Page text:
It would lead too far to get into the details about the benefits of one kind of filter vs the other, but when given specific pass band and stop band parameters, equiripple filters require the lowest number of FIR coefficients to achieve the desired performance.

You can use the the remez function in NumPy to design filters this way, and that exactly what I’ve been doing.

For example, the coefficients of the filter above in my pyFDA example, can be found as follows:

#! /usr/bin/env python3
from scipy import signal

Fs  = 48                # Sample rate
Fpb = 6                 # End of pass band
Fsb = 10                # Start of stop band
Apb = 0.05              # Max Pass band ripple in dB
Asb = 60                # Min stop band attenuation in dB
N   = 37                # Order of the filter (=number of taps-1)

# Remez weight calculation:
err_pb = (1 - 10**(-Apb/20))/2      # /2 is not part of the article above, but makes the result consistent with pyFDA
err_sb = 10**(-Asb/20)

w_pb = 1/err_pb
w_sb = 1/err_sb
# Calculate that FIR coefficients
h = signal.remez(
      N+1,            # Desired number of taps
      [0., Fpb/Fs, Fsb/Fs, .5], # Filter inflection points
      [1,0],          # Desired gain for each of the bands: 1 in the pass band, 0 in the stop band
      [w_pb, w_sb]    # weights used to get the right ripple and attenuation


Run the code above, and you’ll get the following 38 filter coefficients:

[-2.50164675e-05 -1.74317423e-03 -2.54534101e-03 -7.63329067e-04
  3.77271590e-03  6.73718674e-03  2.64362264e-03 -7.87738320e-03
 -1.48337024e-02 -6.75502030e-03  1.48004646e-02  2.98724354e-02
  1.54099648e-02 -2.76986944e-02 -6.25133368e-02 -3.81892367e-02
  6.54474060e-02  2.09343906e-01  3.13554280e-01  3.13554280e-01
  2.09343906e-01  6.54474060e-02 -3.81892367e-02 -6.25133368e-02
 -2.76986944e-02  1.54099648e-02  2.98724354e-02  1.48004646e-02
 -6.75502030e-03 -1.48337024e-02 -7.87738320e-03  2.64362264e-03
  6.73718674e-03  3.77271590e-03 -7.63329067e-04 -2.54534101e-03
 -1.74317423e-03 -2.50164675e-05]

A little bit more additional code will create a magnitude frequency response plot:

import numpy as np
from matplotlib import pyplot as plt

# Calculate 20*log10(x) without printing an error when x=0
def dB20(array):
    with np.errstate(divide='ignore'):
        return 20 * np.log10(array)

(w,H) = signal.freqz(h)

# Find pass band ripple
Hpb_min = min(np.abs(H[0:int(Fpb/Fs*2 * len(H))]))
Hpb_max = max(np.abs(H[0:int(Fpb/Fs*2 * len(H))]))
Rpb = 1 - (Hpb_max - Hpb_min)
# Find stop band attenuation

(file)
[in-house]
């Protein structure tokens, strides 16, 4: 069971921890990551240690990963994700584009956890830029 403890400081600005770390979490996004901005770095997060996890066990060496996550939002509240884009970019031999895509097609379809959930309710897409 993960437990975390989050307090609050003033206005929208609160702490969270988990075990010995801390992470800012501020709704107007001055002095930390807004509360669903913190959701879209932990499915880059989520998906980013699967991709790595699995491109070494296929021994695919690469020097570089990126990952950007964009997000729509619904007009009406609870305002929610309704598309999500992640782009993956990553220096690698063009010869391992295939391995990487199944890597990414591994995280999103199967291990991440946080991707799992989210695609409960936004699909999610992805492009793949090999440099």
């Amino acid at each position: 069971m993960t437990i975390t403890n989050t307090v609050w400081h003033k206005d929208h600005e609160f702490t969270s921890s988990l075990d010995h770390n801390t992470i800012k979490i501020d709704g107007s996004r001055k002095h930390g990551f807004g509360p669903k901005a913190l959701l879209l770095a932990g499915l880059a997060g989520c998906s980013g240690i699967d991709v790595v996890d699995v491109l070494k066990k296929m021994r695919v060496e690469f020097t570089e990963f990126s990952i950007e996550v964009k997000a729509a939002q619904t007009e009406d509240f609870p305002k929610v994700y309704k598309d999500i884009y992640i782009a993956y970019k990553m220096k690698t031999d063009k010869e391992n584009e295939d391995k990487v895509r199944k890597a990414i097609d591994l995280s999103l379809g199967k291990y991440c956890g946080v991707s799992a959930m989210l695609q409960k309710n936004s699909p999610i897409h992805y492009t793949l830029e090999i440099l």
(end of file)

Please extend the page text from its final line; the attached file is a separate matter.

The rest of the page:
Hsb_max = max(np.abs(H[int(Fsb/Fs*2 * len(H)+1):len(H)]))
Rsb = Hsb_max
print("Pass band ripple:      %fdB" % (-dB20(Rpb)))
print("Stop band attenuation: %fdB" % -dB20(Rsb))

plt.title("Impulse Response")
plt.title("Frequency Reponse")
plt.plot(w/np.pi/2*Fs,dB20(np.abs(H)), "r")
plt.plot([0, Fpb], [dB20(Hpb_max), dB20(Hpb_max)], "b--", linewidth=1.0)
plt.plot([0, Fpb], [dB20(Hpb_min), dB20(Hpb_min)], "b--", linewidth=1.0)
plt.plot([Fsb, Fs/2], [dB20(Hsb_max), dB20(Hsb_max)], "b--", linewidth=1.0)
plt.xlim(0, Fs/2)
plt.ylim(-90, 3)


Run this and you get:

Pass band ripple:      0.047584dB
Stop band attenuation: 60.316990dB

And the following plot:

Remez Filter Plot

Check out for the full source code.

Finding the Optimal Filter Order

In the example code above, the order of the filter (N=37) was given manually. To find the smallest N that satisfies the ripple and attenuation requirements, I just increase N until these requirements are met.

There are formulas to determine the filter order that’s needed to meet filter requirements, but they’re approximations. Useful 50 years ago when computing time was expensive, it made sense to use those, but that’s really not an issue today, so dumb brute force it is.

After factoring the earlier remez-based code as a function inside library, it’s really as straightforward as this:

def fir_find_optimal_N(Fs, Fpb, Fsb, Apb, Asb, Nmin = 1, Nmax = 1000):
    for N in range(Nmin, Nmax):
        print("Trying N=%d" % N)
        (h, w, H, Rpb, Rsb, Hpb_min, Hpb_max, Hsb_max) = fir_calc_filter(Fs, Fpb, Fsb, Apb, Asb, N)
        if -dB20(Rpb) <= Apb and -dB20(Rsb) >= Asb:
            return N

Run the script:

from filter_lib import *

Fs      = 48000
Fpb     = 6000
Fsb     = 10000
Apb     = 0.05
Asb     = 60

N = fir_find_optimal_N(Fs, Fpb, Fsb, Apb, Asb)

And this is the result:

Trying N=33
Rpb: 0.086118dB
Rsb: 55.258914dB
Trying N=34
Rpb: 0.065989dB
Rsb: 57.550847dB
Trying N=35
Rpb: 0.048278dB
Rsb: 60.216487dB
Rpb: 0.048278dB
Rsb: 60.216487dB

Note that we need an FIR filter with order 35 (36 taps) to realize our requirements. In my example earlier, pyFDA with exactly the same parameters came up with a filter that’s 2 orders higher.

I have no idea why…

Complex FIR Filters

The remez function can handle much more than simple low pass, high pass, band pass or band stop filters.

You can specify pretty much any frequency magnitude behavior you want and make it come up with a set of FIR parameters.

I haven’t had a need for this yet. We’ll see if that changes in the future.

Coming up

In the next episode, I’ll have a look at the datasheet specifications of the microphone, and use that to determine the specification of our PDM to PCM design.


My Blog Posts in this Series

Filter Design